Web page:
This endoscopic photograph was obtained during an
upper-gastrointestinal endoscopy on a 60-year-old gentleman with epigastric
abdominal pain and melena. The photograph was taken in the stomach.
- The photograph reveals:
a. A gastric bezoar
b. A gastric polyp
c. A large ulcer
d. A mass
- At the time of endoscopy, the following should be considered:
a. An attempt at endoscopic removal
b. Laser therapy
The correct answer to question 1 is c. The endoscopic photograph reveals a large
ulcer located in the distal body of the stomach. Friability accounts for the
patient’s gastrointestinal bleeding. The margins of the ulcer are
irregular and heaped up, which should raise a suspicion of malignancy. There
are no exophytic masses or polypoid lesions present.
Bezoars are foreign bodies that are most commonly composed of vegetable
matter or hair. They usually occur in a setting of poor gastric emptying. No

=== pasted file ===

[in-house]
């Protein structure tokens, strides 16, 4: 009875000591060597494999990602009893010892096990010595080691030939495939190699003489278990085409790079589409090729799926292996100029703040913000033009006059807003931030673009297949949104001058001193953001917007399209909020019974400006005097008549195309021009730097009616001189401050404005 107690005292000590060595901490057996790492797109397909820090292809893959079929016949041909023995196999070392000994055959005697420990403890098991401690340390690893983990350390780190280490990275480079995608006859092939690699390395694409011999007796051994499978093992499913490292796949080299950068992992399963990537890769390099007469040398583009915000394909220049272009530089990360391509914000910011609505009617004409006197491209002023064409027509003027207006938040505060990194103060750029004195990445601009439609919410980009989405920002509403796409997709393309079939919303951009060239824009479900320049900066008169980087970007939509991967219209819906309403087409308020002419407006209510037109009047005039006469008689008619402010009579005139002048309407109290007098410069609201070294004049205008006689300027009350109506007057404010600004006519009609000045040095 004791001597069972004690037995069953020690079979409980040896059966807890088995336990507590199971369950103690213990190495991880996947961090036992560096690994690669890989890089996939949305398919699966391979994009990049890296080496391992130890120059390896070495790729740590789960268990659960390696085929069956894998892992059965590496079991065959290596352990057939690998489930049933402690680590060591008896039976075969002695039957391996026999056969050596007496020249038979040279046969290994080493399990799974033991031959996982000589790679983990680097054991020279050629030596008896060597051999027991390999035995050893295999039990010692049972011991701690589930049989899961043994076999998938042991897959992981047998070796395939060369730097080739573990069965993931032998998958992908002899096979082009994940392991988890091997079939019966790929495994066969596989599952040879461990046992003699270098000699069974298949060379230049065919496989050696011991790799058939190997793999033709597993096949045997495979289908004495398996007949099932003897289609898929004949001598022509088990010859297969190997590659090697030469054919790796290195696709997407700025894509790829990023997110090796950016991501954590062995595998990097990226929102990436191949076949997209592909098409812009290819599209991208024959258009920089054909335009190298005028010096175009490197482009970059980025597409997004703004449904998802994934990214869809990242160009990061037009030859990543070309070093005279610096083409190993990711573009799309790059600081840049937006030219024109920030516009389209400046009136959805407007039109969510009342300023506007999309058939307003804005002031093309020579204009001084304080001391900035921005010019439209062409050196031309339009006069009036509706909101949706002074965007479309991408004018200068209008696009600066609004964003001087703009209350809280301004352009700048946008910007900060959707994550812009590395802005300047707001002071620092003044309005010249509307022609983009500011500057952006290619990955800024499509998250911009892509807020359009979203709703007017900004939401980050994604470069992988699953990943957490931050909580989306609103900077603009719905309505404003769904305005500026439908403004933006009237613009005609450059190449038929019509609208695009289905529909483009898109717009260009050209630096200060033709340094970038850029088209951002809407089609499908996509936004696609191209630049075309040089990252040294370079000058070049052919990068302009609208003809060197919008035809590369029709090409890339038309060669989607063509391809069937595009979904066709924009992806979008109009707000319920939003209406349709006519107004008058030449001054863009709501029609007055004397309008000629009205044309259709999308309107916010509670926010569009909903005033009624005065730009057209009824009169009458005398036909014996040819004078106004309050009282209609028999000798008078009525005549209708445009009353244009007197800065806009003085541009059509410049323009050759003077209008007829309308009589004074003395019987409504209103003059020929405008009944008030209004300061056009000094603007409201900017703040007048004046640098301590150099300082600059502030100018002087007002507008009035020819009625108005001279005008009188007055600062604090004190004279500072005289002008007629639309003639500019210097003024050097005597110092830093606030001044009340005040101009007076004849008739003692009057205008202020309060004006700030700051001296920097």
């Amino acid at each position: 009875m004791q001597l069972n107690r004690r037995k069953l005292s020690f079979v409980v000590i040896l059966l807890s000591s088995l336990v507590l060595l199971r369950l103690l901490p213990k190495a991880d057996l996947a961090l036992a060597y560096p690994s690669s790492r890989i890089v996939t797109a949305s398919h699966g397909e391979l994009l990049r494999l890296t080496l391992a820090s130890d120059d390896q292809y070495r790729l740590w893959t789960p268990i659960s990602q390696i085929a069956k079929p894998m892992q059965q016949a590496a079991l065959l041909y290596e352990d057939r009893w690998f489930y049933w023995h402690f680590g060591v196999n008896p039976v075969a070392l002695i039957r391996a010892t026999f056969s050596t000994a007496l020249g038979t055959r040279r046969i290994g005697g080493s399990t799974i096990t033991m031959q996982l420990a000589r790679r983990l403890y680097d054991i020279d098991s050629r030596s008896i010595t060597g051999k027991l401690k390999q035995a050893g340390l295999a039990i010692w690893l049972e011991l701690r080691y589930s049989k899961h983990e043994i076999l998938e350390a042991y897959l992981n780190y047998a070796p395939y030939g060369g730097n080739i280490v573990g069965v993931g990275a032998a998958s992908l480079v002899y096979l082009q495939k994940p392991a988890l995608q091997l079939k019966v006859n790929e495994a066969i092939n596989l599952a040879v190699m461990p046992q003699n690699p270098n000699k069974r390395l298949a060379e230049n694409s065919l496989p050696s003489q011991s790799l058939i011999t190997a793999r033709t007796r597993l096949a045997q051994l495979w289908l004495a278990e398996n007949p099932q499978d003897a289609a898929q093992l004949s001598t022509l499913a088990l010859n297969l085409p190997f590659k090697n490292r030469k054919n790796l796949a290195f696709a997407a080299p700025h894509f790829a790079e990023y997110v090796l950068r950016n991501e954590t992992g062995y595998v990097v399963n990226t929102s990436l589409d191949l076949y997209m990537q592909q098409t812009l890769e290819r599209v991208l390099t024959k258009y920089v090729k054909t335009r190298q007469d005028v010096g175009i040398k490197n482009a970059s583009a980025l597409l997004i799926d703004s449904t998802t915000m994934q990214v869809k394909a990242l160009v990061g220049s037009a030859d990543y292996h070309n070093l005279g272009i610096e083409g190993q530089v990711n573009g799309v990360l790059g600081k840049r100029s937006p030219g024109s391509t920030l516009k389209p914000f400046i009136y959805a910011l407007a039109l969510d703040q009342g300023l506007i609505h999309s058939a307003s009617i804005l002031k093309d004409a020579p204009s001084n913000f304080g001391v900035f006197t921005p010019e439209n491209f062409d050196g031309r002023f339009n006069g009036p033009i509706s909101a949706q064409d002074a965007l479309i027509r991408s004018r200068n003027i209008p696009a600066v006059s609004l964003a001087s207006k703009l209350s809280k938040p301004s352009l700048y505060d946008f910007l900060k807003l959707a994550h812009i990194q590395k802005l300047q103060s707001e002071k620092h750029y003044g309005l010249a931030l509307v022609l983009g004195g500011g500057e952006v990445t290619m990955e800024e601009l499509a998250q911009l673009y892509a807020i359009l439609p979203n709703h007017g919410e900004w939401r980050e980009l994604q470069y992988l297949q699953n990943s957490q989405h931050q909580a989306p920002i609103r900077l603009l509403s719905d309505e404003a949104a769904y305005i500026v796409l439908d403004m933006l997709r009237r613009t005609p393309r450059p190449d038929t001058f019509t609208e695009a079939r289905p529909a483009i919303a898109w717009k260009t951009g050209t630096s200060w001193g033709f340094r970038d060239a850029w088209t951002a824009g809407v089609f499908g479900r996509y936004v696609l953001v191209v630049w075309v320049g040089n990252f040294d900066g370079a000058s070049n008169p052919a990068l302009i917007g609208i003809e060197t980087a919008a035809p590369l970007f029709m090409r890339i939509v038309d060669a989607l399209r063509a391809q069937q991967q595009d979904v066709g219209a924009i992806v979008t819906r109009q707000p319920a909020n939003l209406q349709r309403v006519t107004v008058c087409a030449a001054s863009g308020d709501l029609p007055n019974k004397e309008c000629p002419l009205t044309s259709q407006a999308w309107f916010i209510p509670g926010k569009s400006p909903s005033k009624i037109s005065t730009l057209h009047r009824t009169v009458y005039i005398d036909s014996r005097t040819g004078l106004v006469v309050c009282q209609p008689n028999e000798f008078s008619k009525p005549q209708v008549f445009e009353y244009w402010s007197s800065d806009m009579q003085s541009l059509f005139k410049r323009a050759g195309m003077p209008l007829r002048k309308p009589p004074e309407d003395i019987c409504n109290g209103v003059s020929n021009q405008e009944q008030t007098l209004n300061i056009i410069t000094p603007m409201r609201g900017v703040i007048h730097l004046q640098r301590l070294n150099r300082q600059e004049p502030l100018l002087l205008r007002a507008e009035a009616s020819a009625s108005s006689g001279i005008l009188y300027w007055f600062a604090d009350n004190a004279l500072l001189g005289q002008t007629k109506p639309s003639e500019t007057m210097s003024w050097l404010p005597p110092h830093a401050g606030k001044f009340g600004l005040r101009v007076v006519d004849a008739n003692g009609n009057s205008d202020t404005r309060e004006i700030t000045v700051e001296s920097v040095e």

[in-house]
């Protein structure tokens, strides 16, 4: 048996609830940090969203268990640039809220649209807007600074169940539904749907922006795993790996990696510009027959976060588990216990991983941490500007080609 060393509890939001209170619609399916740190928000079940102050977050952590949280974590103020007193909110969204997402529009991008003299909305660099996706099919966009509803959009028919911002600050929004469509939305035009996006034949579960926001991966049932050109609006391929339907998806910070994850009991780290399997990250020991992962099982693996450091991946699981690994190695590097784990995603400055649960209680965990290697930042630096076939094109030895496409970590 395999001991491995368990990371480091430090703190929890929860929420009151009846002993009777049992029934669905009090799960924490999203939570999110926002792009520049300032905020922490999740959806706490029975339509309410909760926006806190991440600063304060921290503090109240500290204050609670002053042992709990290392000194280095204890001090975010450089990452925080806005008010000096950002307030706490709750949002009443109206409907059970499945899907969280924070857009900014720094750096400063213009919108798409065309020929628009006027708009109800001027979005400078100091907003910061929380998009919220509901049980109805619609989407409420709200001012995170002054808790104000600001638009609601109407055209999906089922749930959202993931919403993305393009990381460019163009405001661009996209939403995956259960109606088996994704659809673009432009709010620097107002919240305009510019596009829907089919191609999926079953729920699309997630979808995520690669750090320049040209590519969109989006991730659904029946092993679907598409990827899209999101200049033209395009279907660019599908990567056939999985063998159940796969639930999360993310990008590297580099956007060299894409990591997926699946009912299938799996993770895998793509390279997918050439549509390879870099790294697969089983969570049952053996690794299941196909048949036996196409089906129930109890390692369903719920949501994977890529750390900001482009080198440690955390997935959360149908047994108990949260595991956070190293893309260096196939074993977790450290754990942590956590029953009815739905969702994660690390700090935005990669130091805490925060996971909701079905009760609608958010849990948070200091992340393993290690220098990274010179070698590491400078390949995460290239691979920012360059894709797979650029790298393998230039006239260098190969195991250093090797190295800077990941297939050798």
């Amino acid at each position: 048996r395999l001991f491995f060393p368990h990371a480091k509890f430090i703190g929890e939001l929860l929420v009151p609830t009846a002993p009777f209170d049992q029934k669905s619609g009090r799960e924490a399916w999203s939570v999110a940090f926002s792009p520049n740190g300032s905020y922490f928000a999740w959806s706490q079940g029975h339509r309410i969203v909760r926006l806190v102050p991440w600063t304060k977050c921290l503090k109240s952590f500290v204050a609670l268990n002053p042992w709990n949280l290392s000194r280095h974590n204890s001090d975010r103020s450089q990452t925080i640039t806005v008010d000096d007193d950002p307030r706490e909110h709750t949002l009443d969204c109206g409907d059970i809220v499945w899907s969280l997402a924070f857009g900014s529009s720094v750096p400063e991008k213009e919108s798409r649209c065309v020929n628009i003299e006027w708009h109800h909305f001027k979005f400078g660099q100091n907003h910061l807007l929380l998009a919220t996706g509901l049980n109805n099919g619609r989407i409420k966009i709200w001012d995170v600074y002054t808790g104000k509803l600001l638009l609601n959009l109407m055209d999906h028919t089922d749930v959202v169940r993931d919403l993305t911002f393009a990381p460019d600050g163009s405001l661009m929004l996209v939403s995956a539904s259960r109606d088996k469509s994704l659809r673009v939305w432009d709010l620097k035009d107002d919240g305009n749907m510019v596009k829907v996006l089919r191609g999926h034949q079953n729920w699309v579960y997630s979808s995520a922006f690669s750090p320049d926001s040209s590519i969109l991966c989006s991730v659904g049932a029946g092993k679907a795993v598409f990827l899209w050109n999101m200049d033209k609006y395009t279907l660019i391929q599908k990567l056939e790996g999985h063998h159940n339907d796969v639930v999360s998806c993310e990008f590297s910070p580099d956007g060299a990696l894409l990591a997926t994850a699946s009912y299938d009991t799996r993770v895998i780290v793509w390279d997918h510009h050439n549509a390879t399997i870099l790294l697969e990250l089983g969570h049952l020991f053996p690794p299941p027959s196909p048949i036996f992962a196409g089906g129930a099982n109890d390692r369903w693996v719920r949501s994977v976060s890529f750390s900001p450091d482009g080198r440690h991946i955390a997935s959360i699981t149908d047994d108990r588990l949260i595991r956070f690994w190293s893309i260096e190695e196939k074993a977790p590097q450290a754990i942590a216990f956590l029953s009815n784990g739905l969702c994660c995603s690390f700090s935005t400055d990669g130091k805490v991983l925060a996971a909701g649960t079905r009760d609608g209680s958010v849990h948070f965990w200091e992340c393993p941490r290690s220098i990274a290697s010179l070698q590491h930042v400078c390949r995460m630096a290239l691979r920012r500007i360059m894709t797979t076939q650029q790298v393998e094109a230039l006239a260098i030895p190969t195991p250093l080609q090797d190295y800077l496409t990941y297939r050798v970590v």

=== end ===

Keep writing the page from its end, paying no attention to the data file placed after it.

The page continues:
bezoars were noted in this patient.
The correct answers are c, d, and e. Most gastric ulcers are
benign, but they require biopsy and follow-up. In this patient, the ulcer
has a suspicious endoscopic appearance. Therefore, multiple biopsies are
indicated. Sampling for cytologic analysis by brushing the ulcer and its
margins is also a standard technique.
Friability was evident, and bleeding occurred readily with biopsy and
brushing of the lesion. Hemostasis was accomplished by utilizing a
multipolar cautery probe. Other ways to treat bleeding include injection and
heater-probe application at the sites of bleeding. Laser therapy is usually
reserved for inoperable lesions.
There is increasing interest in endoscopic treatment of malignant and
premalignant gastrointestinal lesions. Snare removal and ablation of lesions
appear to have a role in the treatment of early lesions restricted to the